30 January 2009It's amazing the difference a few years, he used to be when you mentioned that "the smell", all in the space elevator to the soles of their Converses weak to see the poor jewelry has had in the doggy diarrhea . In certain circles, but these words are now a synonym for the all-ages venue in downtown Los Angeles, where acts such as experimental no age, health, and the Mae Shi for the first time its beginning. Reached at his home in the city of angels, the Mae Shi drummer, Jacob Cooper, seems as perplexed as any other of the hype around the DIY space, where his first sextet honed his craft.
"I feel like the smell is something fucking fortress in LA, where all these bands live," Cooper says with a laugh. "It's like we all sleep in bunk beds or something, as the press has it." All joking aside, Cooper easily recognize how important the place is very well known for its music community, especially as a platform for new projects. "That's the great thing about the smell, you can try what you want it, and you're not to judge," says Cooper. "It is a good place for bands to adapt to playing a big stage, or learn how to fill up a room."
With four albums, countless other versions, and, as described on the site, about "250 shows of busted electronics, spazzier-than-fuck drums, crazy-ass boogie guitar, distorted bass Caveman, throat-singing and destroy" in the context of their Belt, the Mae Shi May not have to worry about filling a room, but that's not to say that the group is not against certain challenges.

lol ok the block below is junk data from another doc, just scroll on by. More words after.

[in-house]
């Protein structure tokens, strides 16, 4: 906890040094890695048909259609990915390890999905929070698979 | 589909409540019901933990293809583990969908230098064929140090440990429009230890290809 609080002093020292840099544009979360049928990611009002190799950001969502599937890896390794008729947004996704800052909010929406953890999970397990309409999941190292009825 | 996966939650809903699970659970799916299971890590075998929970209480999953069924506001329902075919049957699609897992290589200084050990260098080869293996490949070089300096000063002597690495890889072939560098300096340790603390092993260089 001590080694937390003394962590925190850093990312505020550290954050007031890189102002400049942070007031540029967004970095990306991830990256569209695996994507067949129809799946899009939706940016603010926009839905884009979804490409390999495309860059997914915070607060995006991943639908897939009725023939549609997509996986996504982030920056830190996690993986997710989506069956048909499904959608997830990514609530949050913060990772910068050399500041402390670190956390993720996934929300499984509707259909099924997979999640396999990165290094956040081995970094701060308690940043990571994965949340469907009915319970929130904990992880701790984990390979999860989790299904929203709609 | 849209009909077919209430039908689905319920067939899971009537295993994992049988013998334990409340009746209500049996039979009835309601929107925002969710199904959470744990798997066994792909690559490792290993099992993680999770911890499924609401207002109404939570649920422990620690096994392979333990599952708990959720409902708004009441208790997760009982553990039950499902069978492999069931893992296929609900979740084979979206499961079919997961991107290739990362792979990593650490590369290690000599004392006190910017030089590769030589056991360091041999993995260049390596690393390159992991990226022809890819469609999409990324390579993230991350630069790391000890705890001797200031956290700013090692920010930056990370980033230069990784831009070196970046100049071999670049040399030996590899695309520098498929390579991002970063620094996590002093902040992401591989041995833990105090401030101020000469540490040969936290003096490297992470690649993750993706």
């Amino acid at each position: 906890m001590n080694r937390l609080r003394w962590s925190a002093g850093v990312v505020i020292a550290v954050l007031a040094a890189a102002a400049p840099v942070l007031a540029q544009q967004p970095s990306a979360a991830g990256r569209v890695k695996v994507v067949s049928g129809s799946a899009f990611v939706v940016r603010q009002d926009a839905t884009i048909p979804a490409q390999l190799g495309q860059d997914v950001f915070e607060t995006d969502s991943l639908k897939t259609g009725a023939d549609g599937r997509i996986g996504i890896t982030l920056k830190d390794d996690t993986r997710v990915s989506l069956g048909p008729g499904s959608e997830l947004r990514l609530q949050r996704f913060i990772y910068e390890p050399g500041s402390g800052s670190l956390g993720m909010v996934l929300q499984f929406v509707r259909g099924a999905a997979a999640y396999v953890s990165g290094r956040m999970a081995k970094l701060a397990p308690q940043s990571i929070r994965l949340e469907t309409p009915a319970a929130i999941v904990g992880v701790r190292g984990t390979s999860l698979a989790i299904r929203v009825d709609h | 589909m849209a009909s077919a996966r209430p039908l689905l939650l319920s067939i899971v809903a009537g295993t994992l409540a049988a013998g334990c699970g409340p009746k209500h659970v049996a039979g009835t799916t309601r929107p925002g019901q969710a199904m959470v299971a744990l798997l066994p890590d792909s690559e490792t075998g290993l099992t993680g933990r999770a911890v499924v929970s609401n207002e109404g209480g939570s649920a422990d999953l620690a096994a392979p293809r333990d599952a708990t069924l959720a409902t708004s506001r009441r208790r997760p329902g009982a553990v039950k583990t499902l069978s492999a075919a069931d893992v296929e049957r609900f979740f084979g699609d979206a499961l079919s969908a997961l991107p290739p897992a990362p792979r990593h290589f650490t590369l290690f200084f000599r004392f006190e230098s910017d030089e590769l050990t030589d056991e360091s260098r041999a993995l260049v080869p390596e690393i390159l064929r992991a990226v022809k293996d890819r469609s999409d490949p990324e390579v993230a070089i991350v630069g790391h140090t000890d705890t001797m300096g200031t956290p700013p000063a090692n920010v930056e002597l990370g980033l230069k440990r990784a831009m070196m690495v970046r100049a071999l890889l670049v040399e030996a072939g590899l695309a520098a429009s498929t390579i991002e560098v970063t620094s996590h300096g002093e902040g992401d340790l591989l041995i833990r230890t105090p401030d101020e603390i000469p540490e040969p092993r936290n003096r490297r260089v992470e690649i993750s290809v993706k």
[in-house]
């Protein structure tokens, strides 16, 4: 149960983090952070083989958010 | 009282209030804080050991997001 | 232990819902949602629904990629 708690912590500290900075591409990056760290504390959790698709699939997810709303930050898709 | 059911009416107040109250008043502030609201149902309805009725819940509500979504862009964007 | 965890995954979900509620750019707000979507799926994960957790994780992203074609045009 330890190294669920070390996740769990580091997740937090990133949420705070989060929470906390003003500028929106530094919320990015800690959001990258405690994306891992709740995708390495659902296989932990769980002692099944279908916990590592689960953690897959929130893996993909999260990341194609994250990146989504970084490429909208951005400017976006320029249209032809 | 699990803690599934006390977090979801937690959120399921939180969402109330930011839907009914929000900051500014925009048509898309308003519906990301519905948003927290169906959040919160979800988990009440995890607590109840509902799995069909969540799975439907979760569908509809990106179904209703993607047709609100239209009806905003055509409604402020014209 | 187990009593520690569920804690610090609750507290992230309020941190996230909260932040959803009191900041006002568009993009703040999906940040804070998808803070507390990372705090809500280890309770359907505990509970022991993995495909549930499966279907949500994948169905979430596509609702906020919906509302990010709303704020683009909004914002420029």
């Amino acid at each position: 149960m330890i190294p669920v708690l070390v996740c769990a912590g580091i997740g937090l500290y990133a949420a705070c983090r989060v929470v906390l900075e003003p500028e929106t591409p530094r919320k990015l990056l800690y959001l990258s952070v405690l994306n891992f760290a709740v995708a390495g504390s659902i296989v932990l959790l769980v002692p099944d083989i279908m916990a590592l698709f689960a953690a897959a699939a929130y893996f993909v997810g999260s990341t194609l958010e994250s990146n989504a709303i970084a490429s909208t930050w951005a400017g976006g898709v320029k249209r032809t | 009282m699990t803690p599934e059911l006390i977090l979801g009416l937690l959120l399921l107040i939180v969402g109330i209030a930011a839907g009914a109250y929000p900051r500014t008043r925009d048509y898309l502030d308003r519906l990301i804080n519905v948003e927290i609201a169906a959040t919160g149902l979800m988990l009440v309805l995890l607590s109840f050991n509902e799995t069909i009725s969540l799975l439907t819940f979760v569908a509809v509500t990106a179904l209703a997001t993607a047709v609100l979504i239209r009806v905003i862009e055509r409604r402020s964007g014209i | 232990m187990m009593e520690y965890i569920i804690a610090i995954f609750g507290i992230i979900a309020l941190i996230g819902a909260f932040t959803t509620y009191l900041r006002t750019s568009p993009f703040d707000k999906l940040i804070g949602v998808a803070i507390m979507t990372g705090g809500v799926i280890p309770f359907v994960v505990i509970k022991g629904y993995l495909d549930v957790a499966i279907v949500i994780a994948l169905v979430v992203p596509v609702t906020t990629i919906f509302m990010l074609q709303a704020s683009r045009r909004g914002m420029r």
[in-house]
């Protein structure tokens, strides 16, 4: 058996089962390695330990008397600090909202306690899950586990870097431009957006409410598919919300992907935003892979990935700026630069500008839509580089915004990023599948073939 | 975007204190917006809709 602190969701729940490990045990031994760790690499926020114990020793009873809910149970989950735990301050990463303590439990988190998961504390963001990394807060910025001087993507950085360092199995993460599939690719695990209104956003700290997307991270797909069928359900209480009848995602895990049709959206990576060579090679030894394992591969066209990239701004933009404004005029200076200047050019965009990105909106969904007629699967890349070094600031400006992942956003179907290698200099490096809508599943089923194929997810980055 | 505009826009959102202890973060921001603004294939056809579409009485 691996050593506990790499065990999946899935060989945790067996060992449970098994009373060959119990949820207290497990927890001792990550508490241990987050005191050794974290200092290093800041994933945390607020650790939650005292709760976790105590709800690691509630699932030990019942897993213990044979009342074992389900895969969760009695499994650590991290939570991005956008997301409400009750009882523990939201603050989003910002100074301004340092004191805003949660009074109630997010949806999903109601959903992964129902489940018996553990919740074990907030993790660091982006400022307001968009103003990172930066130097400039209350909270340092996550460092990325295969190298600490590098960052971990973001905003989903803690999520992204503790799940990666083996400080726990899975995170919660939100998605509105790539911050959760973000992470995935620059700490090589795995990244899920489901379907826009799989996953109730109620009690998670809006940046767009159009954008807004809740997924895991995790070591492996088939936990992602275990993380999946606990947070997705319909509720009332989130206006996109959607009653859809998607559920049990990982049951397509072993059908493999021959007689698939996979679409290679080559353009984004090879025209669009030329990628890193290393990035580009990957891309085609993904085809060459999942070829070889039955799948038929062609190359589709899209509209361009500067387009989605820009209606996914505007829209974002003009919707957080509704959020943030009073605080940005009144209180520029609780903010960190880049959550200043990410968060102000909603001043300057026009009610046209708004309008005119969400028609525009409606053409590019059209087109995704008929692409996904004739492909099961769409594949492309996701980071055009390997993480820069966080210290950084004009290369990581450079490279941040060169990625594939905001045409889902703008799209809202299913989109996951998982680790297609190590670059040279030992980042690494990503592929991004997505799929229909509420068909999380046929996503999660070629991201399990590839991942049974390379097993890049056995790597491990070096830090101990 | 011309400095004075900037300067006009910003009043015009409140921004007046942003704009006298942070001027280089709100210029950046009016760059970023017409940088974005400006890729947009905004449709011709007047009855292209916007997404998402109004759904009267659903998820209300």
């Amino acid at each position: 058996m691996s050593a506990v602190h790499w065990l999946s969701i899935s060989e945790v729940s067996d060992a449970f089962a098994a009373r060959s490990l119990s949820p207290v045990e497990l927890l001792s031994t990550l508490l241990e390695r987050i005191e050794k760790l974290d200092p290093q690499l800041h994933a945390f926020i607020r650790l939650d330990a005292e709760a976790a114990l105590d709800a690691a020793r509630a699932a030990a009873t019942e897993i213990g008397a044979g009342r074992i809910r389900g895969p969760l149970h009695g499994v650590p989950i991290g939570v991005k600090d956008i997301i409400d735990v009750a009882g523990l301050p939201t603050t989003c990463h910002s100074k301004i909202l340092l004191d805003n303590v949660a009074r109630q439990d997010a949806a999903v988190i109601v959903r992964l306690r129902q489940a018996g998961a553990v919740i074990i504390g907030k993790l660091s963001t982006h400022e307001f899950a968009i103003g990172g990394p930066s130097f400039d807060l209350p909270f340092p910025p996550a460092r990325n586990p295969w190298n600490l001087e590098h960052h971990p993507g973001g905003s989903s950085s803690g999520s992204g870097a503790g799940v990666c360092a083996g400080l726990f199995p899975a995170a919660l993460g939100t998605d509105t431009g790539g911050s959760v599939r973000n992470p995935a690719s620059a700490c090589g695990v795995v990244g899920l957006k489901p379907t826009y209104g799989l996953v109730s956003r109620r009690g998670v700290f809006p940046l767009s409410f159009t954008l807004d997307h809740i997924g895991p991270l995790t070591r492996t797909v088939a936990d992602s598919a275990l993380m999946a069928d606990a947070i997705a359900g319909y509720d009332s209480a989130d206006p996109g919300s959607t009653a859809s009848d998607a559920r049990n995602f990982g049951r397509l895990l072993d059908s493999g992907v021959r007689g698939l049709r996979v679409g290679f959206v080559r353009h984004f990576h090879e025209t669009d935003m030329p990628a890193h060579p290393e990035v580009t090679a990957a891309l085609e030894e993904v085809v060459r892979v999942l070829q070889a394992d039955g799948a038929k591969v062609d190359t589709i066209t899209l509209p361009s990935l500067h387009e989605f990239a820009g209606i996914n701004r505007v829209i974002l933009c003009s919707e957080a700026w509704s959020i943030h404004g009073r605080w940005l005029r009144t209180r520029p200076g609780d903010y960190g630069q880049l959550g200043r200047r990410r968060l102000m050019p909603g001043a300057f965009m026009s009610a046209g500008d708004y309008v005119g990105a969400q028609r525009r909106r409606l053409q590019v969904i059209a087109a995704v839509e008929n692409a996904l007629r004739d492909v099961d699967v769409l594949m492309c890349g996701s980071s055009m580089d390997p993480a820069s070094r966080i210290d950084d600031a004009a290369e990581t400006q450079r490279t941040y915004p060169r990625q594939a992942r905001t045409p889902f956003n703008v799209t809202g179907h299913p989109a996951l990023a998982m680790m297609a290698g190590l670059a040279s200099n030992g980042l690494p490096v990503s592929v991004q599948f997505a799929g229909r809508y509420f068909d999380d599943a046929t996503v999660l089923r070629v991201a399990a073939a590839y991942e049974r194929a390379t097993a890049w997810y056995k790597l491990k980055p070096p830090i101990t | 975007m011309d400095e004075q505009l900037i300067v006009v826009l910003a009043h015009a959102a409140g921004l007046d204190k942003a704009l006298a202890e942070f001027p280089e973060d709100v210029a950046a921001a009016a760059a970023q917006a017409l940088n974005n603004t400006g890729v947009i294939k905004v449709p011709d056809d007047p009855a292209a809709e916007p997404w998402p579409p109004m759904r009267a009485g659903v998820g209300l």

"All our members have different records on them," says Cooper, the outfit on the extensive history of the lineup changes seem to 18 people in all. "Our band is not really as a normal band, so we have used as a catalyst in order to constantly try new things."
While other groups may have faltered under the pressure caused by the personnel changes above, the Mae Shi, the constant state of flux in their favor. Inspired by the ongoing reinvention of the project, Cooper and his band members have previous musical conventions for standard vehicles sporadic mix of Les Savy Fav Rock dosed in Nintendo-esque electro bleeps.
HLLLYH, the band the last release, stands as an excellent example of the Mae Shi the final round of loosely structured experimental pop. Receiving an impressive 8.1-rating of hipster bible Pitchfork, the album has the same chaotic energy, which the group with the other works, but with a decidedly dark undertone. "I think this is basically about the apocalypse," says Cooper. "The nature of the colors of the painting," What would you do to the end of the world? ""
It may seem like a pretty heavy topic for a group that emerged from such a fun, uptempo tunes, but the blistering assessment of the tracks on HLLLYH, Mae Shi are not particularly concerned about the Doomsday, in fact, it seems, how much the Party.